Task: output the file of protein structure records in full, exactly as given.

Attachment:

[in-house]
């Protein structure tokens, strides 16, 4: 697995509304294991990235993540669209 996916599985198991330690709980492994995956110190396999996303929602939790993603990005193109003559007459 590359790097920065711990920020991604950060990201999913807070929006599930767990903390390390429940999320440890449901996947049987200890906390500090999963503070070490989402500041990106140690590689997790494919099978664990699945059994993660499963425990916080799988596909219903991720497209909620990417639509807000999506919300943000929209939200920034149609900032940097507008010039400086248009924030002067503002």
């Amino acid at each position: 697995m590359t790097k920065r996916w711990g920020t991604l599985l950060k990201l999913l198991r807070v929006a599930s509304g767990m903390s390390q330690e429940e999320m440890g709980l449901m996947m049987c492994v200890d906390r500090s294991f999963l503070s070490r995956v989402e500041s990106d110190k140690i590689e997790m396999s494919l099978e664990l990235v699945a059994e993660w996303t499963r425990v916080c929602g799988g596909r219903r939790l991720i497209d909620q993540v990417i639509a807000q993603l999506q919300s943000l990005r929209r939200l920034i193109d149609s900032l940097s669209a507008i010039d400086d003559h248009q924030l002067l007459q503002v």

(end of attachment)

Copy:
[in-house]
């Protein structure tokens, strides 16, 4: 697995509304294991990235993540669209 996916599985198991330690709980492994995956110190396999996303929602939790993603990005193109003559007459 590359790097920065711990920020991604950060990201999913807070929006599930767990903390390390429940999320440890449901996947049987200890906390500090999963503070070490989402500041990106140690590689997790494919099978664990699945059994993660499963425990916080799988596909219903991720497209909620990417639509807000999506919300943000929209939200920034149609900032940097507008010039400086248009924030002067503002």
């Amino acid at each position: 697995m590359t790097k920065r996916w711990g920020t991604l599985l950060k990201l999913l198991r807070v929006a599930s509304g767990m903390s390390q330690e429940e999320m440890g709980l449901m996947m049987c492994v200890d906390r500090s294991f999963l503070s070490r995956v989402e500041s990106d110190k140690i590689e997790m396999s494919l099978e664990l990235v699945a059994e993660w996303t499963r425990v916080c929602g799988g596909r219903r939790l991720i497209d909620q993540v990417i639509a807000q993603l999506q919300s943000l990005r929209r939200l920034i193109d149609s900032l940097s669209a507008i010039d400086d003559h248009q924030l002067l007459q503002v």